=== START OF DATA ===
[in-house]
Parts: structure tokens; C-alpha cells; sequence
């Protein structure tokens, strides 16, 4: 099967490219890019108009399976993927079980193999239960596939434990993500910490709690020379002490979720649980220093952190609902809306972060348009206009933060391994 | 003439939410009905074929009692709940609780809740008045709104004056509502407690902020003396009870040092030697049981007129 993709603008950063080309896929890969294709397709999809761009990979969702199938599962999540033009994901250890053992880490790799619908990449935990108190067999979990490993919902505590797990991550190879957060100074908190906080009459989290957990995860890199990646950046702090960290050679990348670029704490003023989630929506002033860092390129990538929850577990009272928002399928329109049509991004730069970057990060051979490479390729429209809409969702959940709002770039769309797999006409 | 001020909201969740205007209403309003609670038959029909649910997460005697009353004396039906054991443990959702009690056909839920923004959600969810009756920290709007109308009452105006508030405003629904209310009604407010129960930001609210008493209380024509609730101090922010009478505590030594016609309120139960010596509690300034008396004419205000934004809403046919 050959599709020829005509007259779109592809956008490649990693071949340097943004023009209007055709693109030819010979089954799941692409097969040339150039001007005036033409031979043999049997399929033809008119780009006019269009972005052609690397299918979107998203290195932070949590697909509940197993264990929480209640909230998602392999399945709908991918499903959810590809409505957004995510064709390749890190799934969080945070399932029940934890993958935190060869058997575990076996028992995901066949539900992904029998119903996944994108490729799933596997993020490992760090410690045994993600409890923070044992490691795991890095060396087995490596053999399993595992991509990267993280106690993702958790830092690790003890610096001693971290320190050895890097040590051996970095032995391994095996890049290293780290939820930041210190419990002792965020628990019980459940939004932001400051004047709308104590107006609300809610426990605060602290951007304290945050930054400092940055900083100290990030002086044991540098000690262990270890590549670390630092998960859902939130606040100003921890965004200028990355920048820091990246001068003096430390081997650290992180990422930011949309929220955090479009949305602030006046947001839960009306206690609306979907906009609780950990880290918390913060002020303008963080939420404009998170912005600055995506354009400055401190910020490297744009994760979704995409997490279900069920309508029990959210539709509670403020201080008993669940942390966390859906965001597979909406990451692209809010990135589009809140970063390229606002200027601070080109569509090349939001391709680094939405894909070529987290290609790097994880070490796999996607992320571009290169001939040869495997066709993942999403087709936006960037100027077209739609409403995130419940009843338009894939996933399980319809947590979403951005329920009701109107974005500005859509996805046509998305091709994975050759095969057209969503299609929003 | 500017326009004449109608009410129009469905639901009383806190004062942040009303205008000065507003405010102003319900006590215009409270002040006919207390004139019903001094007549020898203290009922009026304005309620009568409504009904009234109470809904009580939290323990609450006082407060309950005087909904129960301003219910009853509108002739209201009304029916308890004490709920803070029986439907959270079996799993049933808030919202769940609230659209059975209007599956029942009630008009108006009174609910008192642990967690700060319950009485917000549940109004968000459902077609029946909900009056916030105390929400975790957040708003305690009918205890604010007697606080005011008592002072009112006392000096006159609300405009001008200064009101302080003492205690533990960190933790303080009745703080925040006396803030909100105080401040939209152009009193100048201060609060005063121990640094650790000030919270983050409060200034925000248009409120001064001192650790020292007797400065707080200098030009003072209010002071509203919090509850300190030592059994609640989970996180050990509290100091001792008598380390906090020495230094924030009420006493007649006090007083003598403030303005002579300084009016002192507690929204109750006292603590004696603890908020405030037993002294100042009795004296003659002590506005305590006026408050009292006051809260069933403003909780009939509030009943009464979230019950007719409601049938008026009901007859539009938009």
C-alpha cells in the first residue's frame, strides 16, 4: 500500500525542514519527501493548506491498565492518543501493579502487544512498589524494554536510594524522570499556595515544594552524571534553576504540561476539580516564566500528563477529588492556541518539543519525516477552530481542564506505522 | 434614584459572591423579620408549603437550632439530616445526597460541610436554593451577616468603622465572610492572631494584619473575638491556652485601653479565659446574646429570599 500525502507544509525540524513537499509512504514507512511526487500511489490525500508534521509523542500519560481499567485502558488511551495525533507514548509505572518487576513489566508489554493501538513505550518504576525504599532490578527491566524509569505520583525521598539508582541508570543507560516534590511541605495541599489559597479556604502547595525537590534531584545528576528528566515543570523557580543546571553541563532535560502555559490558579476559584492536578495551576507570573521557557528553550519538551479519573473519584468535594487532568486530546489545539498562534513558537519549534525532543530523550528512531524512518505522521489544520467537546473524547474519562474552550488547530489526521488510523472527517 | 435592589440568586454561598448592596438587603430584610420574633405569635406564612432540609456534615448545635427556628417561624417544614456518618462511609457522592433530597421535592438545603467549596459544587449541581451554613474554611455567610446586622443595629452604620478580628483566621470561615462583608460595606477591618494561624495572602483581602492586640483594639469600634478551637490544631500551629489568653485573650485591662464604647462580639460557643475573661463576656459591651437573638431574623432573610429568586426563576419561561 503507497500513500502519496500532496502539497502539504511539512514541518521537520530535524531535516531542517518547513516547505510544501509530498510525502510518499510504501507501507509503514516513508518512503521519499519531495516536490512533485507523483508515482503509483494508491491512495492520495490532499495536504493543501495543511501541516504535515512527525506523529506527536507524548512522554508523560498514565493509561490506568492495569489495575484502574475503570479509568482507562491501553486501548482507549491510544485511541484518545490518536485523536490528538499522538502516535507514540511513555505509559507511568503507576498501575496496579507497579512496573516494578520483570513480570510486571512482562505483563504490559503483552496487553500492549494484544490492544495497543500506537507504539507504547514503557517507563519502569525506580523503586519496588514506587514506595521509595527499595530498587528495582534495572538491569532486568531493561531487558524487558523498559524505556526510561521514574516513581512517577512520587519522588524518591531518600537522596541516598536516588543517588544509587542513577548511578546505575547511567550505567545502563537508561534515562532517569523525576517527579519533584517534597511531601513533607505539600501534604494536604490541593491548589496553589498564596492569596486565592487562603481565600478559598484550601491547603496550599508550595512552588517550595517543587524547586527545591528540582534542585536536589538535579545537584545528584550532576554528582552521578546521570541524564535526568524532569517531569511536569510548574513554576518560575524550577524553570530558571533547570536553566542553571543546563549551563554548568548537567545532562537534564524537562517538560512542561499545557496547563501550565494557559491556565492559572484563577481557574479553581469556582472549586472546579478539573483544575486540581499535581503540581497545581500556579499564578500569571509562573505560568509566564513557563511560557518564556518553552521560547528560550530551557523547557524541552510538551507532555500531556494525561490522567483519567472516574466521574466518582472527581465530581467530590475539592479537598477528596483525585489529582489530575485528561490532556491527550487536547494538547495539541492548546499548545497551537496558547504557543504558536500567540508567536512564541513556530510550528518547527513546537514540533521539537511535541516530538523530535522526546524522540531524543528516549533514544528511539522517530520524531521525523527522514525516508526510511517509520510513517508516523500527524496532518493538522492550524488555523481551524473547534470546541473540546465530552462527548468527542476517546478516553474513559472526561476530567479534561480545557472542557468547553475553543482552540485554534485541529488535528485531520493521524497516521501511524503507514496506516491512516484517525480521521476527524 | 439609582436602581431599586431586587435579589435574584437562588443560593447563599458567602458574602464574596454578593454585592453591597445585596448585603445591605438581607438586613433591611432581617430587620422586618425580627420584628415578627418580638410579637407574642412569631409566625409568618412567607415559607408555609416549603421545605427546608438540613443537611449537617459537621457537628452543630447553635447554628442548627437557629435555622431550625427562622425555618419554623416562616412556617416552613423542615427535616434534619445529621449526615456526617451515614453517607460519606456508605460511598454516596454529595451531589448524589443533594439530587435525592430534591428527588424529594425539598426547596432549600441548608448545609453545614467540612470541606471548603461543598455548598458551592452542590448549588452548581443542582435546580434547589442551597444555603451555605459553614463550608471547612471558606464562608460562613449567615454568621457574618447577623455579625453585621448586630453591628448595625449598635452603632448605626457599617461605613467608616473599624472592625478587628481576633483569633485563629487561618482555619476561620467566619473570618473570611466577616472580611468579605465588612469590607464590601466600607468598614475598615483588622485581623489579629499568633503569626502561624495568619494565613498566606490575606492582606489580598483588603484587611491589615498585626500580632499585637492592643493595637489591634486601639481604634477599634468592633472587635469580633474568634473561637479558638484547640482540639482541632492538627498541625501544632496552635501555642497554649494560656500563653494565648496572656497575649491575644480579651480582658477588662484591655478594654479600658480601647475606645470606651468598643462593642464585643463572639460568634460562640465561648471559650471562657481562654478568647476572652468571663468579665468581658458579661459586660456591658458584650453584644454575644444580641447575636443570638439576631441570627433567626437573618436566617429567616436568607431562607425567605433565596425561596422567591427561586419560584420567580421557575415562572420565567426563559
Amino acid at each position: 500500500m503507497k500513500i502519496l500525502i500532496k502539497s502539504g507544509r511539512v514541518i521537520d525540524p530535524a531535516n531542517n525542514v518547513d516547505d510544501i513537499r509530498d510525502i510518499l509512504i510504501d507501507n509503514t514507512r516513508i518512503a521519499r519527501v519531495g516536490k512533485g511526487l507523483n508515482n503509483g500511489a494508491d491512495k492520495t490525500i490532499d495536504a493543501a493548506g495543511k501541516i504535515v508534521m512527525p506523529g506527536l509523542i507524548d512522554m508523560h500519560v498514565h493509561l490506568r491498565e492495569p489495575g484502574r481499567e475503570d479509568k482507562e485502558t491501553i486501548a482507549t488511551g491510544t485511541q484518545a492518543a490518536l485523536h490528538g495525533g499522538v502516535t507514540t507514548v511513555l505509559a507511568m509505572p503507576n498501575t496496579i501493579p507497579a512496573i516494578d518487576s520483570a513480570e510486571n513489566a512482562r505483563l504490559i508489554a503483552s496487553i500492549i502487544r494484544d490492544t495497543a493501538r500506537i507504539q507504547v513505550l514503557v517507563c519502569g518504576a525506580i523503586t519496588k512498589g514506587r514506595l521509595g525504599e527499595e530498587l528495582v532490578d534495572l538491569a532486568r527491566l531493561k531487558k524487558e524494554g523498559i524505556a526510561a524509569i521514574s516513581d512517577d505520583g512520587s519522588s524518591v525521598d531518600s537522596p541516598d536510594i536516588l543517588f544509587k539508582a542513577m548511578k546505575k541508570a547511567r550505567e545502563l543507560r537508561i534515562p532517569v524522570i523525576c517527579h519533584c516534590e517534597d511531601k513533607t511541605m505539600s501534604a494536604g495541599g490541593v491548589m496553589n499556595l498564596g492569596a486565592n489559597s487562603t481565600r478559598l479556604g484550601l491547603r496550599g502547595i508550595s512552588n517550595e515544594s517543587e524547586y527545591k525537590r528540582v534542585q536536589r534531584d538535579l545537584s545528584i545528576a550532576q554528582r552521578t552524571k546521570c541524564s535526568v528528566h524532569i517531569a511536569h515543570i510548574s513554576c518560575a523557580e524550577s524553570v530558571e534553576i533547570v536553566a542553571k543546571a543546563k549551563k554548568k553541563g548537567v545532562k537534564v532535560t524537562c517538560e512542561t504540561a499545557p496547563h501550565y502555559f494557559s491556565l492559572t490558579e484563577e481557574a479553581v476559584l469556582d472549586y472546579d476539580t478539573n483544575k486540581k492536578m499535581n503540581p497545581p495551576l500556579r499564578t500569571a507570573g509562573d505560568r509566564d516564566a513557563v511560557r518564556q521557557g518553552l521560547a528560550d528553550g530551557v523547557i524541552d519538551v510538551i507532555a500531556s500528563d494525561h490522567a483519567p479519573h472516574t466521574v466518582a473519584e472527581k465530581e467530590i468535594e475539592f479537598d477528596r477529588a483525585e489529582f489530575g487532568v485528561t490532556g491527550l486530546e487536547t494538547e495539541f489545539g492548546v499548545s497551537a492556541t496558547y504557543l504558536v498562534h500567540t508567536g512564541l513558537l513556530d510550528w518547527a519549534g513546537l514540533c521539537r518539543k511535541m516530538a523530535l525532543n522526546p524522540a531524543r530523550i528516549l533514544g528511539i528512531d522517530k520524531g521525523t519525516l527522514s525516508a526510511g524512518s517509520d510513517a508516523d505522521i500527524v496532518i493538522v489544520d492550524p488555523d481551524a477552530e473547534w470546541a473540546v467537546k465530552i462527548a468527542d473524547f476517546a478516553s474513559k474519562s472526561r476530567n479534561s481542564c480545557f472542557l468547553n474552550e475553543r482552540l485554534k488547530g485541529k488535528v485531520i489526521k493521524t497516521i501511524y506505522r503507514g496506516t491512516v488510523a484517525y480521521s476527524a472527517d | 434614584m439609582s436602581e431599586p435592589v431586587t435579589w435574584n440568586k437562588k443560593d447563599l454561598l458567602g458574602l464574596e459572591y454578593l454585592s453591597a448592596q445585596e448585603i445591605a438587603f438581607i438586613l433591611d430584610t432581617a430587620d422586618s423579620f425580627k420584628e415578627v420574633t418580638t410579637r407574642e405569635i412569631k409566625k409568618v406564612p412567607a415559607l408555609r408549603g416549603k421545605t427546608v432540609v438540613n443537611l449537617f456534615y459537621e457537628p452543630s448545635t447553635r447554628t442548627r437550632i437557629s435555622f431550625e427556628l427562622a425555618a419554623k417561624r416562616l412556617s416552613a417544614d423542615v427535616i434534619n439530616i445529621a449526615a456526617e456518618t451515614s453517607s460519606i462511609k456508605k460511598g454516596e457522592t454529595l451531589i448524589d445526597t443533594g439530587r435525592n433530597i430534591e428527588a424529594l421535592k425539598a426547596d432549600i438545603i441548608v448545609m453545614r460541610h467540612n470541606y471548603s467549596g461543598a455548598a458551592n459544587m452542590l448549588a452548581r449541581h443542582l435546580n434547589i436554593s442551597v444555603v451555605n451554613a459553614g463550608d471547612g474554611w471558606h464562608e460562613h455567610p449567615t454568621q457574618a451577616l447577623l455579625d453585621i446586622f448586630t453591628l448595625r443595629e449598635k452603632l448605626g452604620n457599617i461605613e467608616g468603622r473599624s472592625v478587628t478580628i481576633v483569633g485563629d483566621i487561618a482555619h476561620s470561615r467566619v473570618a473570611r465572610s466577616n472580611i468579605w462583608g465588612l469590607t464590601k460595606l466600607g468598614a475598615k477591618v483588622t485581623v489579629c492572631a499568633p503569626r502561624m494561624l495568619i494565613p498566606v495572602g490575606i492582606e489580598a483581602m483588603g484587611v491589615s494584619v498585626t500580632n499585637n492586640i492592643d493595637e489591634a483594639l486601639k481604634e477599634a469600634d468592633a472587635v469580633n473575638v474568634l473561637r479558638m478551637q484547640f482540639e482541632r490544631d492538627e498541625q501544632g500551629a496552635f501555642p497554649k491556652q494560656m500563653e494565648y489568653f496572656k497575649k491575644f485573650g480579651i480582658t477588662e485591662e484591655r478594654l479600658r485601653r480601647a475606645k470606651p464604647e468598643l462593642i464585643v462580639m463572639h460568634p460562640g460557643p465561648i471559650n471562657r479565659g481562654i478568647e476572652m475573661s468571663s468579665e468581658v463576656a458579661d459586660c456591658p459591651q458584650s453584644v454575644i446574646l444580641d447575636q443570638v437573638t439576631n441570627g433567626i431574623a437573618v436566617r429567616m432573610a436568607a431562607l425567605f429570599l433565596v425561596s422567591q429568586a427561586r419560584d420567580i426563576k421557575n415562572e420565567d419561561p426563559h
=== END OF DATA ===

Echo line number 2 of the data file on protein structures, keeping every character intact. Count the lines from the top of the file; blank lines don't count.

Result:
Parts: structure tokens; C-alpha cells; sequence